View Full Version : Spin

 Linker05 May 2003, 10:38 PMI beguin today Mel ;( I seek to make spin a cube to a loop on 360° by increment of 30°deg. On ligntwave I make ' main { copy (); // com. copier for (\$x=10; \$x<360; \$x+=10) //loop 360° by increment 10° { rotate (10, "Y"); // rotate on 10 ° paste (); } } But I dont know with Mel....
mark_wilkins
05 May 2003, 02:47 AM
1) Make a cube and rename it cube.

2) Open the Expression Editor

3) Enter the following expression:

cube.ry = frame * 10;

-- Mark

P.S. Sounds like you need a certain textbook!! :D

Hugh
05 May 2003, 03:03 AM
Originally posted by mark_wilkins
P.S. Sounds like you need a certain textbook!! :D

I think you're right there.....

I'd have to recommend one:

Complete....

sorry, sorry.... my mistake...

MEL Scripting for Maya Animators

I can't remember who it's by, though - but I'm sure a search on Amazon will bring it up.....

:thumbsup:

05 May 2003, 05:05 AM
Thx for ur reponse and now I discovered Expression Editor but it wasn't this.
I want my cube duplicate all 10° deg on 360.

MEL Scripting for Maya Animators, I heard some speak but actually i beguin and i have only the docs of Ple.

mark_wilkins
05 May 2003, 07:43 AM
ok, here's the MEL script:

nurbsCube;

for (x = 0; x < 360; x += 10) {

duplicate;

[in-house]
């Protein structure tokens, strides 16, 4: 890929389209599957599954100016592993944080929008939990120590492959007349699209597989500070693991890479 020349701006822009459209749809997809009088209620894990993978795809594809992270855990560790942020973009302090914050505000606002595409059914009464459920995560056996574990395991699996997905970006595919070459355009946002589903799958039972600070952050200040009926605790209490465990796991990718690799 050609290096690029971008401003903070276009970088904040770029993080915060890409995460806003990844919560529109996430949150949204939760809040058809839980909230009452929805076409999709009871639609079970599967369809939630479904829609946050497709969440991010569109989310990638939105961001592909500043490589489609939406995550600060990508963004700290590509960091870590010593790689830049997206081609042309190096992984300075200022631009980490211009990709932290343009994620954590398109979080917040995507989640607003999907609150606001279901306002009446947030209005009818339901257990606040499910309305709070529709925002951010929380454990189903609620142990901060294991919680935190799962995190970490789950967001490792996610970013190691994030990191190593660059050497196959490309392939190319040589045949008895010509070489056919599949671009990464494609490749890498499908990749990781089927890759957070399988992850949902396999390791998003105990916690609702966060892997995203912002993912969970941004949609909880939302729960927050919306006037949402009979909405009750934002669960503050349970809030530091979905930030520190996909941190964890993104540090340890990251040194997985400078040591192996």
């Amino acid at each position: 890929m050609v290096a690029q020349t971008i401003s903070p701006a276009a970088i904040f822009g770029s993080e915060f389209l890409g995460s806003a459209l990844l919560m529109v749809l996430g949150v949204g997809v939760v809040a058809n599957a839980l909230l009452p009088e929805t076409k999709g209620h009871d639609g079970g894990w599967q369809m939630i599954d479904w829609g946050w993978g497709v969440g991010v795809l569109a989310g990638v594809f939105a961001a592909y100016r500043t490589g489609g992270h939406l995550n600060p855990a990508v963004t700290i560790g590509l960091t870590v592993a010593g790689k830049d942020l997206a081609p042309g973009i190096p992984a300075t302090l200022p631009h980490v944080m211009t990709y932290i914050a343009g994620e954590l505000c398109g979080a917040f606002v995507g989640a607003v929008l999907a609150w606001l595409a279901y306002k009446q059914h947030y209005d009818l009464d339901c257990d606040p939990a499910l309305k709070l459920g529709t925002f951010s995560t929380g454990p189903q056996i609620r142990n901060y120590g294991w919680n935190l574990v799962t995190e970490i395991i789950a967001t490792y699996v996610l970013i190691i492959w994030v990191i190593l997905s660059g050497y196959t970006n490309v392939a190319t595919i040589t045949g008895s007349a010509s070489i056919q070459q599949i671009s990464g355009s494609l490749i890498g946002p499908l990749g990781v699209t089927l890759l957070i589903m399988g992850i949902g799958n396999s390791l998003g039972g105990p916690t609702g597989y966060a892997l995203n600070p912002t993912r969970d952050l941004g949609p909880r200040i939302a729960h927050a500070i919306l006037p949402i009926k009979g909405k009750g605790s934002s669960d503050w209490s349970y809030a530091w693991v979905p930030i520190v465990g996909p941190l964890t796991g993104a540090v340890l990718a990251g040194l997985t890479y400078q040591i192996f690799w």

rotate 0 \$x 0;

}

Hugh
05 May 2003, 10:58 AM
Mark: when you duplicate, don't you end up with both the original and the new object selected?

if I may suggest a slight modification to your script:

\$newNurbsCube = `nurbsCube`;
\$myNurbsCube = \$newNurbsCube[0];

for(\$x = 0; \$x < 360; \$x += 10)
{
select -r \$myNurbsCube;
duplicate;
rotate 0 \$x 0;
}

mark_wilkins
05 May 2003, 11:25 AM
Mark: when you duplicate, don't you end up with both the original and the new object selected?

nope, only the new one.

-- mark

Hugh
05 May 2003, 11:36 AM
Ah yes - of course....

sorry 'bout that....

in which case, shouldn't the line be:

rotate 0 10 0;

as otherwise you'll be getting exponentially larger rotations from the base position....

mark_wilkins
05 May 2003, 12:55 PM
no, because by default rotate provides an absolute rotation.

However, one could replace

rotate 0 \$x 0;

with

rotate -r 0 10 0;

-- Mark

Hugh
05 May 2003, 01:16 PM
'doh

Of course - you're right..... (there shouldn't have been any doubt!)

I've been so used to always using rotate -r that I didn't notice it wasn't there in yours....